answered by
I didn't know this thread existed i would have definitely posted it here
I checked everything on Nihilism and jellyfish, and found nothing. What I did find, however, is that there is a song/band/album/something like that called Nihilist Jellyfish :P
https://i.ytimg.com/vi/RvPkiHPAvMs/hqdefault.jpg

Also, I looked up several definitions of Nihilism and got this:

the rejection of all religious and moral principles, often in the belief that life is meaningless.
or
extreme skepticism maintaining that nothing in the world has a real existence.

Nihilism: That nothing matters, which may make sense because Nihilego has no real sense of value in anything; nothing really seems to matter for it...

That is pretty much it though. It could also mean both: the Japanese is a combination of void, ego, and being similar; All of the other names use ego and void, hollow, etc, which is like nihilism i. e. not caring/mattering.

TL;DR: It probably is Ego and Nihilist because other languages use ego and void/other words considered synonymous with Nihilism.
0 votes

Should probably post in the answers section instead of making a comment.

I wanted to address a huge flaw in the origins of ponyta that no site seems to have gotten.
I'm fairly certain while ponytail does seem fitting that it's name is actually derived from the animal pony and then a corruption of the word niter(nyta) which is a flammable material used in gunpowder for instance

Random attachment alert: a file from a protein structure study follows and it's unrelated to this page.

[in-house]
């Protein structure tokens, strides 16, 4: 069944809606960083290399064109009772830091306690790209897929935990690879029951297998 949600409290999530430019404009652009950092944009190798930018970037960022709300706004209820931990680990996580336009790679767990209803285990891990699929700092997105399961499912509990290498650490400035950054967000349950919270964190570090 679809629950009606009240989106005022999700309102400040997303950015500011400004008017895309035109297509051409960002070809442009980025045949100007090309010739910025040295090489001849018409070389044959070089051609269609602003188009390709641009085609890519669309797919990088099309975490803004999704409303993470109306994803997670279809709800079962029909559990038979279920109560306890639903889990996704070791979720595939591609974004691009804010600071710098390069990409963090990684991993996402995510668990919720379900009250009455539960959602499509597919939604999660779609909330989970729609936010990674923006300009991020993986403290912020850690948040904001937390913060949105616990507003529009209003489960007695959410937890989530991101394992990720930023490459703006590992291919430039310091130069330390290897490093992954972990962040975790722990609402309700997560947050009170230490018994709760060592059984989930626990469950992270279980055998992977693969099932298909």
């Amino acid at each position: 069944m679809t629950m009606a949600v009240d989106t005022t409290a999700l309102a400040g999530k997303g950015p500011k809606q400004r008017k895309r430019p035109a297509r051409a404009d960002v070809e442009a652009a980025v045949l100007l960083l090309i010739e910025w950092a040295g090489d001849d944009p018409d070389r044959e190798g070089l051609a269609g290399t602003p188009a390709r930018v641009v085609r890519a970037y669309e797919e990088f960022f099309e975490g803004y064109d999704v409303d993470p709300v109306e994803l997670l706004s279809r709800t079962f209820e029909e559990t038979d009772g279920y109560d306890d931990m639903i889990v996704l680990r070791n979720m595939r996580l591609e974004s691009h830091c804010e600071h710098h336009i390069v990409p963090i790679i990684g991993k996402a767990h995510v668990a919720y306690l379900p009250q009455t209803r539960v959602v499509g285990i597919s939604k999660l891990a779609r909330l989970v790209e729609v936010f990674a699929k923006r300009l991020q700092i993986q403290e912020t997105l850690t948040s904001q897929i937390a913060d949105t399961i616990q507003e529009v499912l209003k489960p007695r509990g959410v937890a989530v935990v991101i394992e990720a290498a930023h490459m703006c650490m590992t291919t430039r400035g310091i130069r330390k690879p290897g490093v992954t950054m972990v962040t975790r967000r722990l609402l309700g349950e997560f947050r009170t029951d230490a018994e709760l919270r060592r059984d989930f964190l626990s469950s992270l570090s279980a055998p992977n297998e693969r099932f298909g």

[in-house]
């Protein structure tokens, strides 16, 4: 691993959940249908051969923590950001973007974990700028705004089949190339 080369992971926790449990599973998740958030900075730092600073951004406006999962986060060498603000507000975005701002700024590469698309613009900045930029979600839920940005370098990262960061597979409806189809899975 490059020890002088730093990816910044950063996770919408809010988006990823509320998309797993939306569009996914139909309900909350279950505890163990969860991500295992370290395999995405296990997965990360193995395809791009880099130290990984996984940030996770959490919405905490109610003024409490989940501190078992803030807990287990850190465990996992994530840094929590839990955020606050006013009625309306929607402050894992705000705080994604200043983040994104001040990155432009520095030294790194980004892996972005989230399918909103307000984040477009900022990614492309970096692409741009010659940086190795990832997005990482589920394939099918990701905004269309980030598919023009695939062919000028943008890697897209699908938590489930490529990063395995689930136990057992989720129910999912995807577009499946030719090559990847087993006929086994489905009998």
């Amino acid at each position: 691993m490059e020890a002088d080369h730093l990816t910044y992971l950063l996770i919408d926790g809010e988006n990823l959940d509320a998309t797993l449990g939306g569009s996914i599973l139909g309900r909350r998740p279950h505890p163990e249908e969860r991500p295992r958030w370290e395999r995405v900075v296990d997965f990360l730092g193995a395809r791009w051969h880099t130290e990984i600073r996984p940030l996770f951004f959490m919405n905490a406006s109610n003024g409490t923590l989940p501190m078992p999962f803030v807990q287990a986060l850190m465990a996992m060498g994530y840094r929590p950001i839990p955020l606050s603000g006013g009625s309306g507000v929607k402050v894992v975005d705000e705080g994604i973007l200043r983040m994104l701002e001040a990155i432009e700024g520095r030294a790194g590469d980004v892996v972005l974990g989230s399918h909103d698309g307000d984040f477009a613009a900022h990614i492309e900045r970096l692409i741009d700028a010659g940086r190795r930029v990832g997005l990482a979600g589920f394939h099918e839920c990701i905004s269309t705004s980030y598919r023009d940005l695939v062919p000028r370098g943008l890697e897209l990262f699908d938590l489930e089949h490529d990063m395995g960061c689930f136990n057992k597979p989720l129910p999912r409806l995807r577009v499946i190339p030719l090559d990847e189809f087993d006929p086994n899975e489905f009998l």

answered by
0 votes

This may be just something I thought of as a kid, but I really think Fearow sounds like Pharaoh. Fearow also has kind of a crown. Can anyone confirm this.

answered by
Safe to dismiss as coincidence I’d say.
I'm pretty sure the pronunciation was Fear-oh. I mean, when I was younger, I used to pronounce 60% of the names wrong.
Yeah this doesn't really make much sense to me. Any similarity with a pharaoh is really stretching.
0 votes

Incineroar- Incin: (Injury) wounds, scratches ;....etc would be a name origin for Incineroar too.
Source: Google Translate

the species Cobalion, Virizion, Terrakion are hard to believe that these are lions. IMO these are all kind of Goats and a horse mix (probably of an Dutch Draft Terrakion a normal Horse for Virizion, and probably an Morgan for Cobalion this is just my opinion). Because of the horns they have, the hooves they have, and the things they share with horses.

Terrakion- Terra: Latin for Earth,
Source: Bulbapedia and Google Translate

Virizion- Vir: African for For (could stand for "for justice!")
Source: Google Translate

Cobalion- Stallion: Male Horse.
Source: Google

Solgaleo- (this isn't in need but idk) Sol- French for Sun
Source: my knowledge of French

Lunala- Luna- French for Moon
Source: my knowledge of French
Not likely:

Terrakion- dutch dRAft: a big bulky horse.

Getting back to this soon :P

answered by
edited ago by
Where did you get injury from? The only similarity is the "in" at the beginning of Insineroar and "injury".
Im too creative with names, lol sorry :P. But injury still makes sense though.....
@Hellfire Taco Incin is close enough Incin eroar. I think that makes sense.
The incin is for Incinerate, not injury...